Whether you’re a novice or experienced freelancer, you’ll probably bump into a dilemma often: differentiating between work that you do for money, and work that you do to put in your portfolio. There’s an overlap, but there are some differences. What are they?
We all need to eat, have a nice place to live/work, and if we’re able, have a bit left over to do fun stuff that we enjoy, too. At the same time, we also have to curate a collection of work to show future clients so we can win more work. Sometimes it can be a catch-22 deciding what jobs to take on and which are going to help us most.
When you get into the position of choosing what to work on, think about which will net you the biggest return on your investment. For example, if you do a project that’s mind numbing but brings in a lot of cash, that cash can give you some breathroom to not take on new clients and work on some of your own ideas or develop your skills. Vice versa, maybe you find a client that doesn’t have a lot to spend, but you know that you’ll be able to produce some killer work and in turn, attract some bigger clients.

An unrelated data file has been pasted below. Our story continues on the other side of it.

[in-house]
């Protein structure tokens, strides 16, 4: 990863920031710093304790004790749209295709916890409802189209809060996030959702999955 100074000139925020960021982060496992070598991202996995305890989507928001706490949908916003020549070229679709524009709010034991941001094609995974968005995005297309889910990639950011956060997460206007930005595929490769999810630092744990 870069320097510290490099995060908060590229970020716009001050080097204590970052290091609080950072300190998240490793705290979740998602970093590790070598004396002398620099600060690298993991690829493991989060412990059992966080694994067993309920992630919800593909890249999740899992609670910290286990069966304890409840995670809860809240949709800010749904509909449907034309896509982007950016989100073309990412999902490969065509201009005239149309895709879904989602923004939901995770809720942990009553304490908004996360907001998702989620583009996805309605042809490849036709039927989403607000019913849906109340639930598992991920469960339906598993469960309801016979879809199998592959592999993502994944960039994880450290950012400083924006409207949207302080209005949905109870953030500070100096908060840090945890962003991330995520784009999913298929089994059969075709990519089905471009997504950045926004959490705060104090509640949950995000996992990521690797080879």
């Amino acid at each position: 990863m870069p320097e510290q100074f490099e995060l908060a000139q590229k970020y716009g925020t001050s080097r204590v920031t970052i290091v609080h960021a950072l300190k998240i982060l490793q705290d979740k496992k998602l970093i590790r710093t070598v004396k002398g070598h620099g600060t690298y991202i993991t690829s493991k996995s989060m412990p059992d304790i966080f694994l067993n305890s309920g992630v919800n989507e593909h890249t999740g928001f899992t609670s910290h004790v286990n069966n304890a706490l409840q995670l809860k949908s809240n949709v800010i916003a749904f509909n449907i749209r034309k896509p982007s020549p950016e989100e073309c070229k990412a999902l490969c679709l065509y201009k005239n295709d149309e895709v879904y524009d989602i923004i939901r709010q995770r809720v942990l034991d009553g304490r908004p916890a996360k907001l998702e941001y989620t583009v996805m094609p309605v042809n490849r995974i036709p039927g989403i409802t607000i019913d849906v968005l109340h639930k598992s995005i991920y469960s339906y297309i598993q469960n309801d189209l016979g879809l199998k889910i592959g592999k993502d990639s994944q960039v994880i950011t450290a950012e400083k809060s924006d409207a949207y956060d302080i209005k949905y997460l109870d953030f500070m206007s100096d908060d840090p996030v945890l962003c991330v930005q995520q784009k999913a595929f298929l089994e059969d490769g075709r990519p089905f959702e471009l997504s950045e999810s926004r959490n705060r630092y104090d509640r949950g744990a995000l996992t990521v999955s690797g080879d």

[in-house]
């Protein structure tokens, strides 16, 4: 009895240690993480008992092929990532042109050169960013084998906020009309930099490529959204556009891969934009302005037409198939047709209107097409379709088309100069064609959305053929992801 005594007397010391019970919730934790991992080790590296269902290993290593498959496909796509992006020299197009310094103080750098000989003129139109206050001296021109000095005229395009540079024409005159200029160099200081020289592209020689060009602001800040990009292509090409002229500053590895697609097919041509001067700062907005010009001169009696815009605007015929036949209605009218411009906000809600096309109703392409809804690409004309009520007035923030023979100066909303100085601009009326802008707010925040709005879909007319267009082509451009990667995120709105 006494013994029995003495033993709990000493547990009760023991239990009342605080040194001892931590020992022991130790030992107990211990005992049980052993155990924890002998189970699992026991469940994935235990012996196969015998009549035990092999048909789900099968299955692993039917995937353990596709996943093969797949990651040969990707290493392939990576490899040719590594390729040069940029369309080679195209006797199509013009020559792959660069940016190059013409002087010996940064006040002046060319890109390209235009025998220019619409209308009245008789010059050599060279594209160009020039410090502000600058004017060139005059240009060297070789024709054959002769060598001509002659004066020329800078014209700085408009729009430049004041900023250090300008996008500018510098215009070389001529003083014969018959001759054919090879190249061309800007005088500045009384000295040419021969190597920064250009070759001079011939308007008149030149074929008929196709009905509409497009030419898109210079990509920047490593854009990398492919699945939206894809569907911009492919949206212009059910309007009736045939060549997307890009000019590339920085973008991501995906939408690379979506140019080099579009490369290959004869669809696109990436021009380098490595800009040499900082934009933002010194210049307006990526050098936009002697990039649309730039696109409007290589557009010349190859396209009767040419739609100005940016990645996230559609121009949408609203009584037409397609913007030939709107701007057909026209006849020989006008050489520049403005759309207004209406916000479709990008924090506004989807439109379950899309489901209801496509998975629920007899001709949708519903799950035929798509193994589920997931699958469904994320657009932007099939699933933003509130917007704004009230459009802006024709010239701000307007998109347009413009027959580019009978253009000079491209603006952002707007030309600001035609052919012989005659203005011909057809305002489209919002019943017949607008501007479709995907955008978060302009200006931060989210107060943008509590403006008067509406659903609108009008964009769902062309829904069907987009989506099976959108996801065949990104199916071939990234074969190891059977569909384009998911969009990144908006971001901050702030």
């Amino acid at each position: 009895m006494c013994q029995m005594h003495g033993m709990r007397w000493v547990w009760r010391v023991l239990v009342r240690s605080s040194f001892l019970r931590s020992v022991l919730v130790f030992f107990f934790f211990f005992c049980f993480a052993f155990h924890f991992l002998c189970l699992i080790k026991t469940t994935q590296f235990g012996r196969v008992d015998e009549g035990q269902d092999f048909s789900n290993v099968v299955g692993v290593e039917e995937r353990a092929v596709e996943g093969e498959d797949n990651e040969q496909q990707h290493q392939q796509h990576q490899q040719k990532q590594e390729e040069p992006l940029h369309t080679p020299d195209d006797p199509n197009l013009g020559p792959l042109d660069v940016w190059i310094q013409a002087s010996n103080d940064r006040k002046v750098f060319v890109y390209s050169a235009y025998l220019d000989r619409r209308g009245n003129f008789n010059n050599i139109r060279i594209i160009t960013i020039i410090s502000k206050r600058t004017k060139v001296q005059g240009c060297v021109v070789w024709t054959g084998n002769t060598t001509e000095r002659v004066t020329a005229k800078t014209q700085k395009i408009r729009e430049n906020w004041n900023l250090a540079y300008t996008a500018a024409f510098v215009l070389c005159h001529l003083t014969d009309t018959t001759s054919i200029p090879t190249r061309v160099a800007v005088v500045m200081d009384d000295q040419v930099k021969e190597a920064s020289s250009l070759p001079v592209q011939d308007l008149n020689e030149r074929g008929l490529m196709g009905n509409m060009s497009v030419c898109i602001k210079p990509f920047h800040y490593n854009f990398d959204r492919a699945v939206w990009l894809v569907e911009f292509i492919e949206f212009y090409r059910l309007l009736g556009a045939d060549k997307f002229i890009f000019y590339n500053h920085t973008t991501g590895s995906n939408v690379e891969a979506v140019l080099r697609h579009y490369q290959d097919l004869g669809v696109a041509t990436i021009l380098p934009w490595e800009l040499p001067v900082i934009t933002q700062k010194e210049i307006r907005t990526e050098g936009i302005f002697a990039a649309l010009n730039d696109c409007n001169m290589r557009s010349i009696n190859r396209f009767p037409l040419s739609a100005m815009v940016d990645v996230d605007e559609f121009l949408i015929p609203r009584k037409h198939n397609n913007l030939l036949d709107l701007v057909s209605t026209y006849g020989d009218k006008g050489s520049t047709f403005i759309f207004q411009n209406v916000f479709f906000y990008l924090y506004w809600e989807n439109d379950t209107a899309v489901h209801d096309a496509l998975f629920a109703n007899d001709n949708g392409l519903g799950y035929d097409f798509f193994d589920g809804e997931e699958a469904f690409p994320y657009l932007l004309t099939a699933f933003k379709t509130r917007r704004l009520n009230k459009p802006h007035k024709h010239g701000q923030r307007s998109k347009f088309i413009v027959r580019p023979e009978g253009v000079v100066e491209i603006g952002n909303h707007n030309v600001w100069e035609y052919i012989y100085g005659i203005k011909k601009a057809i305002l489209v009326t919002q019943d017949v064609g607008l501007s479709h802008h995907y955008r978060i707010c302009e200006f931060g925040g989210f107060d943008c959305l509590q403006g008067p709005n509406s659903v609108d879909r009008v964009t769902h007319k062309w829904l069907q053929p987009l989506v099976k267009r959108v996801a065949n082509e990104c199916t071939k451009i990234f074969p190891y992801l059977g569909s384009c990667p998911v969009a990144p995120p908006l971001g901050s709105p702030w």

Ultimately it comes down to setting priorities. There’s a grey area the size of the Grand Canyon here, and part of becoming a pro is learning to know when to pick A or B. Earmarking certain work as an investment in a specific thing can be a big help. Be clear to yourself what is a money gig vs. a portfolio gig, and be clear with the reasons for each. When you blindly just take on work to take on work, you run the risk of removing the value of that work to your future self.